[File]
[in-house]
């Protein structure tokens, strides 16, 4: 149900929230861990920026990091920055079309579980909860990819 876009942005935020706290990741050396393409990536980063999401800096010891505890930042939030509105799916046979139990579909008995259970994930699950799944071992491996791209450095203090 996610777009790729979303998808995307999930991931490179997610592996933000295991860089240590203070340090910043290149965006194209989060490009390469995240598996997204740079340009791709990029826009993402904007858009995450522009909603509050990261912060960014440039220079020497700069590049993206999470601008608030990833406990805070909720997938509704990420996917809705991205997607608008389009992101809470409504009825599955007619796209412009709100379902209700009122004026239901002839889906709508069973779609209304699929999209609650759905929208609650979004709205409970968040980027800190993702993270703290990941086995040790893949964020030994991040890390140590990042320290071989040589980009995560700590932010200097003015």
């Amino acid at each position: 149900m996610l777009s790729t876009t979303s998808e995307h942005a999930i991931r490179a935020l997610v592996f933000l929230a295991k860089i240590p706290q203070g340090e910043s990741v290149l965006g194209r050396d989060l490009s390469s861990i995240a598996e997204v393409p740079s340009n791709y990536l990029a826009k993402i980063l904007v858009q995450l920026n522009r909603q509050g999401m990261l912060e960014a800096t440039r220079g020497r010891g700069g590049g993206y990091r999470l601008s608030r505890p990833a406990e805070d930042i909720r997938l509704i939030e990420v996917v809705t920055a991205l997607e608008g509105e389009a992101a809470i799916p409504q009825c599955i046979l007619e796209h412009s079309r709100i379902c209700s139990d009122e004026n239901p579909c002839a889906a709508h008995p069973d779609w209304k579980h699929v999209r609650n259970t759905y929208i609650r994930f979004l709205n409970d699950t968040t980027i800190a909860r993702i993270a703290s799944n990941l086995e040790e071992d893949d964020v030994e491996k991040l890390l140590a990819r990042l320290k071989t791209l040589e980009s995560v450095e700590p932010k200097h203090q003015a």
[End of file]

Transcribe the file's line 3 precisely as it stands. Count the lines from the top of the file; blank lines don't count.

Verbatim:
């Amino acid at each position: 149900m996610l777009s790729t876009t979303s998808e995307h942005a999930i991931r490179a935020l997610v592996f933000l929230a295991k860089i240590p706290q203070g340090e910043s990741v290149l965006g194209r050396d989060l490009s390469s861990i995240a598996e997204v393409p740079s340009n791709y990536l990029a826009k993402i980063l904007v858009q995450l920026n522009r909603q509050g999401m990261l912060e960014a800096t440039r220079g020497r010891g700069g590049g993206y990091r999470l601008s608030r505890p990833a406990e805070d930042i909720r997938l509704i939030e990420v996917v809705t920055a991205l997607e608008g509105e389009a992101a809470i799916p409504q009825c599955i046979l007619e796209h412009s079309r709100i379902c209700s139990d009122e004026n239901p579909c002839a889906a709508h008995p069973d779609w209304k579980h699929v999209r609650n259970t759905y929208i609650r994930f979004l709205n409970d699950t968040t980027i800190a909860r993702i993270a703290s799944n990941l086995e040790e071992d893949d964020v030994e491996k991040l890390l140590a990819r990042l320290k071989t791209l040589e980009s995560v450095e700590p932010k200097h203090q003015a």